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Female pandas vocalize their readiness for hanky-panky, report shows

Pandas are the first other mammals to show--like humans--that female voices change when they're ready to mate.
Written by Melanie D.G. Kaplan, Inactive on

Listen up, guys. Or you might miss something important.

That’s the upshot of a new study on giant pandas’ mating sounds reported this week in the Proceedings of the Royal Society B. The study found that the high-pitched chirps of a female panda, which come once a year, tell their male suitors that they’re ready to mate. The discovery is the first example of a non-human mammal changing its voice to signal her fertility peak, and experts say it may help in conservation efforts of this critically endangered species.

"It's been known for some time that around estrous, females begin to chirp," Benjamin Charlton, an ethnologist at Zoo Atlanta and the lead author of the study, said in ScienceNOW. He wondered if female pandas’ vocalizations—ranging from growls to moans to bleats and chirps— got higher during their most fertile periods, as studies have shown women’s voices to do.

According to the ScienceNOW article, Charlton and fellow researchers recorded the chirps of 14 female pandas at the Wolong National Nature Reserve in Sichuan, China and monitored the female pandas' hormone levels to determine the date of ovulation. The team found a distinct difference between the chirps females produced during the pre-fertile and the fertile phases of their reproductive cycles. The latter calls are longer, harsher, and more numerous, said Charlton.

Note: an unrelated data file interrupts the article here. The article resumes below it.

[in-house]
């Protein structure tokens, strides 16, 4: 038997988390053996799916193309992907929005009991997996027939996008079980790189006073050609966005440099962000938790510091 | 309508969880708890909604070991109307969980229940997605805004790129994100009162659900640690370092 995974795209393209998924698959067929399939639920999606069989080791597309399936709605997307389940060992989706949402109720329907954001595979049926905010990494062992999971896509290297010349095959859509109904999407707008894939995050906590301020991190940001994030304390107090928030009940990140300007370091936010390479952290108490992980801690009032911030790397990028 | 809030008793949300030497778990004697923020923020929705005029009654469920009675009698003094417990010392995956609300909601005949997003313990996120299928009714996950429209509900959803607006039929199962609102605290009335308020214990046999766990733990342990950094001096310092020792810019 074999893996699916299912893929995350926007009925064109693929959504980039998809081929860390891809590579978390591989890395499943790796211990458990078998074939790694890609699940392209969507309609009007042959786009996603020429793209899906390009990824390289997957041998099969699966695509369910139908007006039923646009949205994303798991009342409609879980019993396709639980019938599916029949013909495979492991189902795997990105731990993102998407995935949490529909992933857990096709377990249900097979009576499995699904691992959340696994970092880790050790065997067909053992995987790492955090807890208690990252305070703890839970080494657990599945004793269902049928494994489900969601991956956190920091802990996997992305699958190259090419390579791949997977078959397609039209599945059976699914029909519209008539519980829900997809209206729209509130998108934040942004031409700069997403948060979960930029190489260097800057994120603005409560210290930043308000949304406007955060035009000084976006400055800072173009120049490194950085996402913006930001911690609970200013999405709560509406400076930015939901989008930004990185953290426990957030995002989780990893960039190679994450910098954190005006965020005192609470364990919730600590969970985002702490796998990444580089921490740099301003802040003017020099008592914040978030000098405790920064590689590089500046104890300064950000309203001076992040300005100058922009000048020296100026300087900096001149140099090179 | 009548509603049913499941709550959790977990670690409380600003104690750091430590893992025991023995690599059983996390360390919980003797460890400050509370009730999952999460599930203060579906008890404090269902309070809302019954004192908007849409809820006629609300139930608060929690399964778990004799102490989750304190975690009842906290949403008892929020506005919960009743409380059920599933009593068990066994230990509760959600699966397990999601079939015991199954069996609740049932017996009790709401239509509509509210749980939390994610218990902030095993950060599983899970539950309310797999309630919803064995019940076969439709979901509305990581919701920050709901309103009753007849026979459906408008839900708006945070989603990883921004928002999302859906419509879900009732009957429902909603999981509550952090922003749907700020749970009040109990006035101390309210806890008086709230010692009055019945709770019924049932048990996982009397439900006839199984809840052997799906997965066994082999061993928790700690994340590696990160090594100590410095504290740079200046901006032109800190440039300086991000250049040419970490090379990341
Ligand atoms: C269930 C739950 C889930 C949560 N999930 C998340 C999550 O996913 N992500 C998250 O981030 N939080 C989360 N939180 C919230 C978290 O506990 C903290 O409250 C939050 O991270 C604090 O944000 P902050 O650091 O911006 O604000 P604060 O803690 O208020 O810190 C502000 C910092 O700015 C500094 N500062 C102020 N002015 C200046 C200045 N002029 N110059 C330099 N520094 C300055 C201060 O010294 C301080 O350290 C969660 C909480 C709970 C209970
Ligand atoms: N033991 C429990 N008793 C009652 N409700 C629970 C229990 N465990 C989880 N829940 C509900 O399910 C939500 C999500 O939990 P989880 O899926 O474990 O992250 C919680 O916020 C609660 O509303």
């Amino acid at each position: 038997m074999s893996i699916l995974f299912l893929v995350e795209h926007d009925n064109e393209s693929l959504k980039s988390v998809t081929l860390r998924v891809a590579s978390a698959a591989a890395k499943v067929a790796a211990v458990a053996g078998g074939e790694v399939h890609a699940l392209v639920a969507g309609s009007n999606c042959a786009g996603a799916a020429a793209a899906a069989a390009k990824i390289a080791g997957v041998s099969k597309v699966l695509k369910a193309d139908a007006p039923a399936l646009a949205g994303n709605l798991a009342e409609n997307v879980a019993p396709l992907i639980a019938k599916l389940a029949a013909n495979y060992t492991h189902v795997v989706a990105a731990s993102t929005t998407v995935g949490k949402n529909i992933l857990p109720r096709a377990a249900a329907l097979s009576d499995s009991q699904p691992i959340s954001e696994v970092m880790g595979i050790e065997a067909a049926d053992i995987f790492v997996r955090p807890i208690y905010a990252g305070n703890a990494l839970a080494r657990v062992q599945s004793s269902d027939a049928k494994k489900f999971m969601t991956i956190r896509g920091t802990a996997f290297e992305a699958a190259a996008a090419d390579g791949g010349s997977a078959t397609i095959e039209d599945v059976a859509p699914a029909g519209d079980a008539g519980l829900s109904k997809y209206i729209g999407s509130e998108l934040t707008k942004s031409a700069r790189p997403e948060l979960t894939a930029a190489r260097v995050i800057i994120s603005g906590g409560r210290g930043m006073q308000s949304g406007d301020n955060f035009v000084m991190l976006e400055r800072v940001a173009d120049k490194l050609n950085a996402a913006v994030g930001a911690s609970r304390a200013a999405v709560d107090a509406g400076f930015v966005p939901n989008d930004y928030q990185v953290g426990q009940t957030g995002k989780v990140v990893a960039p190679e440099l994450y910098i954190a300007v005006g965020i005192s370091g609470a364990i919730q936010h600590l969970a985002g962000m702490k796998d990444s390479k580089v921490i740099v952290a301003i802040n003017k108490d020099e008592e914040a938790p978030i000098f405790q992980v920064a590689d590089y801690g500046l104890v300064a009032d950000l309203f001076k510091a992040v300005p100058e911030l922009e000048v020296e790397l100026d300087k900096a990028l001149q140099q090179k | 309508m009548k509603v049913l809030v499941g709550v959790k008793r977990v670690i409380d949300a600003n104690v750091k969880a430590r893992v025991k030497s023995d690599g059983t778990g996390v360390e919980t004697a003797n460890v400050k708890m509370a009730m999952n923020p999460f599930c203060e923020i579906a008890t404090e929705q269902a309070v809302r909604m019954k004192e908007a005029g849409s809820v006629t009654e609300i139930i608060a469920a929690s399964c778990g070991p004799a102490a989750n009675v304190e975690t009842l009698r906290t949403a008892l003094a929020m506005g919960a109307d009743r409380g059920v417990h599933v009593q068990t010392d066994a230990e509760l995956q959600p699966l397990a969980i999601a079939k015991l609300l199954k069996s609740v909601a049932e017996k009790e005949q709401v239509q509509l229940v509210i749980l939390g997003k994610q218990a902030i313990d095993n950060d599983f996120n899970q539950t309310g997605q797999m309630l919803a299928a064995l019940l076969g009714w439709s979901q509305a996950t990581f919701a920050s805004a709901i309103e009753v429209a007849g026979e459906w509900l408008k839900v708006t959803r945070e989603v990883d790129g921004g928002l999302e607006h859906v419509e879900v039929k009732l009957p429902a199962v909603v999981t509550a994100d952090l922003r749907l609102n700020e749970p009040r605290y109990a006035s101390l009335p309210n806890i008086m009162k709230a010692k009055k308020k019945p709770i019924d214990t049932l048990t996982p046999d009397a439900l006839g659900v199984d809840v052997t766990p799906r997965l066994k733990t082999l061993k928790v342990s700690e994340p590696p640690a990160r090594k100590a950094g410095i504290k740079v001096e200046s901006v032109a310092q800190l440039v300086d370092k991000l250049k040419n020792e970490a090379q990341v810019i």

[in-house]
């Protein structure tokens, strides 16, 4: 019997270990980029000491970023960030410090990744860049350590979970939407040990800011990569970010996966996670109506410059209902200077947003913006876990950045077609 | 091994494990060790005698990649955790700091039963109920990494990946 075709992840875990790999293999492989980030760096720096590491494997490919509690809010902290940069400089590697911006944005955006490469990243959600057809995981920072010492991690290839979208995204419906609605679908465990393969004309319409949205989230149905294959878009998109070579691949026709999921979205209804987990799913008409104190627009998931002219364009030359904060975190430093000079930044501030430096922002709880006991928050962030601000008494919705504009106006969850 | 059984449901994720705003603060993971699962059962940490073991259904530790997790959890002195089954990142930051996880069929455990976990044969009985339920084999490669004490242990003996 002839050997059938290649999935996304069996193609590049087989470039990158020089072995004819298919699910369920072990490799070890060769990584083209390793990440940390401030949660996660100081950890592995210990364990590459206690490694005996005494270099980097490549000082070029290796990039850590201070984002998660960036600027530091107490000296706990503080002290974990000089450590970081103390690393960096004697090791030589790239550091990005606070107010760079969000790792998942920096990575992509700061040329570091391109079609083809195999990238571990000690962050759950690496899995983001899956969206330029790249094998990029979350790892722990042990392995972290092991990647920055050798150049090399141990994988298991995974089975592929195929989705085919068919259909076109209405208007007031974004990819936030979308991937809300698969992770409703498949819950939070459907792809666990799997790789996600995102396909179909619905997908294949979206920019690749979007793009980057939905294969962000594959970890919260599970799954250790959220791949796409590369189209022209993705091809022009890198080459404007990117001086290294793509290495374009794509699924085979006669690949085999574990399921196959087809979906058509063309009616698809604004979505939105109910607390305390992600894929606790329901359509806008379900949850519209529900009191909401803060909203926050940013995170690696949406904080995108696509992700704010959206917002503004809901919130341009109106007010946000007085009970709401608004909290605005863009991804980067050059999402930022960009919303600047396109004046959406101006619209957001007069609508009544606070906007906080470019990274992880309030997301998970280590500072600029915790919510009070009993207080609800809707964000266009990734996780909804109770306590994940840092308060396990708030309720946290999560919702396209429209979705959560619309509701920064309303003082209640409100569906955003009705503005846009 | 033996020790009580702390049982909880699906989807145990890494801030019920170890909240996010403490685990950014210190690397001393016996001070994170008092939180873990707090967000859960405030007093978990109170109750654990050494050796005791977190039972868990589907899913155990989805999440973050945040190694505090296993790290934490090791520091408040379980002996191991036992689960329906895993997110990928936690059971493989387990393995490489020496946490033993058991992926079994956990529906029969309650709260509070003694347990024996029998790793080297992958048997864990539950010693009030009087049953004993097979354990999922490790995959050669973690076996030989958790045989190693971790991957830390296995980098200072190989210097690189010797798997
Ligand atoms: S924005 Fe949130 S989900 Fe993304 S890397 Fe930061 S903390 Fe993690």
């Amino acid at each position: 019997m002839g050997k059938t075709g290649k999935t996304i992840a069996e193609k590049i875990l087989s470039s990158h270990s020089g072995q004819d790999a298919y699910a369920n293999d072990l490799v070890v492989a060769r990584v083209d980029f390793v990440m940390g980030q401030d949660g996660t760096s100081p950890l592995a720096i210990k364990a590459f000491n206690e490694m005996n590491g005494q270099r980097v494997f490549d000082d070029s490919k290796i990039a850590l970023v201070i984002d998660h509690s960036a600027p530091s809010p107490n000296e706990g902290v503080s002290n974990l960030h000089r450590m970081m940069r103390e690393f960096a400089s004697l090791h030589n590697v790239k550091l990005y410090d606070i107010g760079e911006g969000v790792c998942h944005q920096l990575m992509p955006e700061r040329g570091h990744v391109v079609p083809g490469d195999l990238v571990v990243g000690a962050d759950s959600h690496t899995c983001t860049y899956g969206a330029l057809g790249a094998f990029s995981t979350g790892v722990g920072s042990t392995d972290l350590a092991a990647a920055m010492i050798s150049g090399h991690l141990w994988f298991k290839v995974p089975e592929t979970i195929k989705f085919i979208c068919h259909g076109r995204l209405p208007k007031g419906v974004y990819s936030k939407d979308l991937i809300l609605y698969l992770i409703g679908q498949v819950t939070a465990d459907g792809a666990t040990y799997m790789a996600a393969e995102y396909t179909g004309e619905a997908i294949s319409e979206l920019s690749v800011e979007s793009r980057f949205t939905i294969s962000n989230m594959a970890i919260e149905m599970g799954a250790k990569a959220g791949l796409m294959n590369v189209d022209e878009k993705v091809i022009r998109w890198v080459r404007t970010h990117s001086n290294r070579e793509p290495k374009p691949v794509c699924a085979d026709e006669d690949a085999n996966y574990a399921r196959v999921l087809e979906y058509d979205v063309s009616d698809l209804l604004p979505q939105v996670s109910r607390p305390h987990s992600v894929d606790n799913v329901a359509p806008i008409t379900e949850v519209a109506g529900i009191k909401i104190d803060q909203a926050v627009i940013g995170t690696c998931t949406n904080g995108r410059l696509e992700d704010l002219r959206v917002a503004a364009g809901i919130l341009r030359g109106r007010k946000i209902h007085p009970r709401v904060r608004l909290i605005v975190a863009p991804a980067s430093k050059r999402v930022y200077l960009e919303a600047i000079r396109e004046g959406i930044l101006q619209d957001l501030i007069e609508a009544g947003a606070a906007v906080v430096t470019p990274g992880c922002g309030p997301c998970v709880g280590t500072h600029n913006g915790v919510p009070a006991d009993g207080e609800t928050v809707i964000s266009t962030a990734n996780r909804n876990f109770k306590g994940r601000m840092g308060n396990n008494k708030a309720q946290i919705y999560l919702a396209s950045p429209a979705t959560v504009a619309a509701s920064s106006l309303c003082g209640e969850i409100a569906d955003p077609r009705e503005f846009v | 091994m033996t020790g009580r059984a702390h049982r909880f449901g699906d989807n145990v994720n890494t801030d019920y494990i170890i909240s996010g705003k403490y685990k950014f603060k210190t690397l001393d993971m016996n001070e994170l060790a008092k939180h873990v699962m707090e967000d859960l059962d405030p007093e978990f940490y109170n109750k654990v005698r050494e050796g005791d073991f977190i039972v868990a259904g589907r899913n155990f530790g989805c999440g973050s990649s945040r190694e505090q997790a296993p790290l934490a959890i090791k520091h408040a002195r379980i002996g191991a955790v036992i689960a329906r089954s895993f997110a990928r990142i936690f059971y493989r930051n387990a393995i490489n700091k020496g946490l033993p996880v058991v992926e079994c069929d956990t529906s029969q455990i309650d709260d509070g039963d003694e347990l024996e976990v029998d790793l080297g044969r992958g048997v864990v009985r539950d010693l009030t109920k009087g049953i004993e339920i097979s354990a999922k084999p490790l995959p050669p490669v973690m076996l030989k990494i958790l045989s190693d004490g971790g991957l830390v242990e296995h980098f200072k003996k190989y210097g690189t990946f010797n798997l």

And apparently, those fertile-phase sounds drive the guy pandas mad. Charlton and his colleagues used playback experiments at the China Research and Conservation Center for the Giant Panda in Sichuan to examine the response of male giant pandas to female chirps produced during the fertile versus pre-fertile times and found that the males could perceive differences that allow them to determine the precise timing of the female’s fertile phase. The research team played the two types of chirps for seven adult male pandas and videotaped the males' responses.

"They spent significantly more time near the speakers pacing" when the chirps of fertile females were played, Charlton told ScienceNOW. "In the wild, such chirps may increase male-male competition.”

Click here to read about birds’ hearing during mating season.

This post was originally published on Smartplanet.com

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